General Tango Terms
Canyengue Arrabalero, of low social status.
A way of interpreting or dancing tango
A reunion (party) where the people from the arrabal (the slums) dance.
The sound obtained from the double bass when the strings are hit rhytmically with the hand and the bow.
Candombe A type of dance danced by (originally) the descendants of black slaves in the Rio de la Plata region.
A type of african-origin music with a marked rhythm played on a "tamboril" (kind of drum).
The place where the blacks congregated to dance.
Tango Popular music from the Rio de la Plata region dating back to the middle of the XIX century. It was defined by a 2 x 4 beat until the decade of the '20s in the XX century, and a 4 x 8 beat thereafter.
A type of african-origin music with a marked rhythm played on a "tamboril" (kind of drum). dance where an embraced couple perform a series of (sometimes intricate) patterns primarily with their legs, to the rhythm of tango m
Direct descendant of the Candombe, Habanera, Milonga, and (by some tango scholars) the Tango Andaluz.
The place where the blacks congregated to dance to the rhythm of drums.
(Note: entire books and lives have been dedicated to the search for the ultimate definition or origin of the word "tango", i.e., this is only a minimal subset of the available definitions.)
Milonguero A man who likes to attend the milongas.
A person whose life revolves around dancing tango and the philosophy of tango.
Payador pueblero (traveling folk-music singer.)
A title given by other tango dancers to a man who has mastered the tango dance and embodies the essence of the tango.
Milonguera Female dancer (for hire) of the early dance halls, cabarets, and nightclubs.
A woman who likes to attend the milongas.
A woman whose life revolves around dancing tango and the philosophy of tango.
A title given by other tango dancers to a woman who has mastered the tango dance and embodies the essence of the tango.
Milonguita: A woman of loose morals, often times a prostitute.
Tango Liso A way of dancing tango characterized by its lack of fancy figures or patterns. Only the most "basic" tango steps and figures are utilized, e.g., caminadas, ochos, molinetes, etc. Ganchos, sacadas, boleos and other fancy moves (such as leaps, sentadas, and all acrobatics in general) are not done.
Tango de Salon A way of dancing tango characterized by slow measured moves. It includes all of the "basic" tango steps and figures plus some sacadas, giros, and low boleos. The emphasis is on precision. The dancing couple remains at a "proper" distance from each other, i.e., their bodies are *not* in a close embrace. This is what happened to the tango when the French and the English got a hold of it in the early part of the century (pre-World War I) :^) This is the style of dance that most people who run milongas wish people did, and the style most dancers wish the *other* dancers did... :^)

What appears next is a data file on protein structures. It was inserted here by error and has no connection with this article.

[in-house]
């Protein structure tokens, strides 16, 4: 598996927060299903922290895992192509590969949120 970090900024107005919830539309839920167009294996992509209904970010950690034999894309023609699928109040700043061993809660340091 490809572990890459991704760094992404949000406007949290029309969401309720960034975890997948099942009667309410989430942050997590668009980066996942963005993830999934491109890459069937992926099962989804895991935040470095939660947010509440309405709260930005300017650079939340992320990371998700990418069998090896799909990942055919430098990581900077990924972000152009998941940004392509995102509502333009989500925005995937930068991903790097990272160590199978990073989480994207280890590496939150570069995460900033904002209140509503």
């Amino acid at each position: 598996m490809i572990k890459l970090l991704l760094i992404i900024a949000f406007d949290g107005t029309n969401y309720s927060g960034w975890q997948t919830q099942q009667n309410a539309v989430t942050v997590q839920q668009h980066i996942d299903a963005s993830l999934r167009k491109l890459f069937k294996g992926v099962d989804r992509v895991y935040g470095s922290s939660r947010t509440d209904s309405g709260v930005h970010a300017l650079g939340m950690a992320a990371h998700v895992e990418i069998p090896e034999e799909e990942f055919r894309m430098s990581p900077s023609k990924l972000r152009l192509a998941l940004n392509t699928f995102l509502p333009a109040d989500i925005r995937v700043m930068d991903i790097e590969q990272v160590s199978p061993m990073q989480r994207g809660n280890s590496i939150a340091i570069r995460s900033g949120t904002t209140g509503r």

the terms 'Tango de Salon' and 'Tango Milonguero' seem to be interpreted differently by different dancers and teacher, so one should be aware that other people might think of something different when they talk about 'Tango de Salon'
Tango Danza Tango dance (in Spanish).
Tango for Export A way of dancing tango much derided by the milongueros of Buenos Aires. It's a tango without soul. This is a tango that plays well in the cabarets of Paris, New York, Berlin, or Tokyo because most of what made it a Porte~no dance (one that spoke directly to the soul of the Argentino) has been stripped away, leaving only the fancy moves and pseudo passion for the enjoyment of an exotic- loving public.
Tango Fantasia This a hybrid tango. An amalgam of traditional tango steps and ballet, ballroom, gymnastics, ice-skating figures, etc. This is what most people see when they buy tickets for a tango show. The moves include all of the basic tango moves plus, ganchos, sacadas, boleos of every kind, sentadas, kicks, leaps, spins, and anything else that the choreographer and the performers think they can get away with. The music played might not even be a "real" tango, i.e., it can be Jazz, a bastardized classical piece, etc. Alas, this is the style of dancing most prevalent at the milongas outside of the Rio de la Plata region. Usually badly performed by ill-behaved tango dancers and frustrated tango performers who insist in getting their money's worth at the milonga even if they have to kick, step, bump into, or trip every other dancer on the floor.
Tango Orillero Orillero means "of the outskirts". Thus, this was a style of dancing tango that was "outside" of the prevalent way of dancing. Nowadays, is more defined by its quick moves, kicks, and acrobatics. See "Juan Bruno" for more details.... ;-)
So far, the definitions for these general Tango terms are from Caran Fanfunfa (Thanks for your work!)
You are all invited to add further definitions to this list.


abrazo: embrace (as in dance hold).

amague: from amagar. To make a threatening motions. An amague is used as an embellishment either led or done on one's own and may be used before taking a step. An example of an amague may be a beat (frappe) before taking a step.